True dedication: reading and watching Charlie and Lola simultaneously!
I've spotted another gap in the market. Where is the 37-part animated series of Shakespeare? I speak selfishly of course: if it existed then perhaps when Louis springs a line from one of the "episodes" at me out of the blue I wouldn't feel quite such a fool quoting the next one back. I've lost count of how many scenes from Charlie and Lola we've reenacted on the bus/walking down the street/in the bath/at dinner/in bed etc etc.
"What's that funny noise? That's not growling, Lola, it's drilling/ Is your daddy Mr Wolf? Is your mummy Mrs Wolf? And are you Arnold Wolf? A Wolf? I knew it, I knew it!/ Charlie! Mum! Dad! Wake up! It's all gone extremely white!"
Not that I've got anything against Lauren Child's prose; it's really extremely charming. Which is just as well as it seems to be Louis' main source of new vocab. Whenever he comes out with something unexpected, you can bet it's something that Charlie or Lola have just done. This morning he pointed to my tea strainer and said: "That's Louis' tennis. Like Charlie has." And I couldn't quite understand his excitement at my new skipping rope, until I realised that Lola and Lotta are, of course, skipping queens. He is also a dab hand at somersaults and coping solo ("Louis do it on my own"). With thanks, again, to Lola.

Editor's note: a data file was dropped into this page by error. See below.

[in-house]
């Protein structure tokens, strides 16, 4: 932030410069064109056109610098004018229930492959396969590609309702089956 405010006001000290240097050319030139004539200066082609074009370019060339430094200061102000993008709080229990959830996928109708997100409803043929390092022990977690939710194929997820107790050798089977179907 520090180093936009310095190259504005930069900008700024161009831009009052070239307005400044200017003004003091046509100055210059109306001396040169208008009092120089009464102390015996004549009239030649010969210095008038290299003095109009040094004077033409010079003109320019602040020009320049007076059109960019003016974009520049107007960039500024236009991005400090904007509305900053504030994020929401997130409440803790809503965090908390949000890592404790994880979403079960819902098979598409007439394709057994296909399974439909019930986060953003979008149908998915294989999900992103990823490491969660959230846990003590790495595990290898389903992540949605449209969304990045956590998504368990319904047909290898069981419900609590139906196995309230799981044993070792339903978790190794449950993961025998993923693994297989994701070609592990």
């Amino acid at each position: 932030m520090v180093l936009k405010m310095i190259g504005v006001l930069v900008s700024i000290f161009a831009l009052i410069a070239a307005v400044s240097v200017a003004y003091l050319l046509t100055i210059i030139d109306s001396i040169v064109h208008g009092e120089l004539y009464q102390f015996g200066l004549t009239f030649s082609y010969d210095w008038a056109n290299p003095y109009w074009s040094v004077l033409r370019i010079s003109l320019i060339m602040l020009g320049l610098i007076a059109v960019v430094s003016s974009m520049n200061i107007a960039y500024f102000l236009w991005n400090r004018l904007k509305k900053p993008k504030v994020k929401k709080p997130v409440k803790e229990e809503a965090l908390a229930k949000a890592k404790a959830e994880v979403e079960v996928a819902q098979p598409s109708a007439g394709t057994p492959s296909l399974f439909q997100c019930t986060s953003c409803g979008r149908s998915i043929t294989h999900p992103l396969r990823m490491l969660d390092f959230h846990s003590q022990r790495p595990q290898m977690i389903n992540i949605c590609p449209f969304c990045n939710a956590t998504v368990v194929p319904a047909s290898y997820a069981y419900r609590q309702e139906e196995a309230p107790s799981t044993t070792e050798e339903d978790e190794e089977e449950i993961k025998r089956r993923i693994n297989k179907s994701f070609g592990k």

Last night his C+L obsession hit a totally new level when he declared, on climbing the stairs for "bubbles", that he actually was Lola, which meant I could be Charlie. I'm just waiting for him to have an imaginary friend called Soren Lorenson.
Given how seriously he takes it all, I couldn't help wondering whether Lauren Child ever considers the implications of what she writes. My heart skipped a beat the first time he watched I will not ever never eat a tomato because I'm always waiting for the day he stops eating his vegetables. So when I wound up interviewing Child last week that was the question I most wanted her to answer. (Well, that and the real reason she doesn't have children, but I'm just not that kind of journalist.)
For some reason, I didn't end up including her answer when I wrote up the piece, but if you're curious, no, she doesn't. The other main conundrum she solved was DJ's: he's always been worried that Charlie and Lola lived in East Dulwich but it turns out their extremely lovely life is set in Copenhagen. Even better: it's 1970s Copenhagen. Which explains the funky fabrics. I now covet their sofa, not to mention several of Lola's dresses. Surely far more worrying than being able to recite the scripts?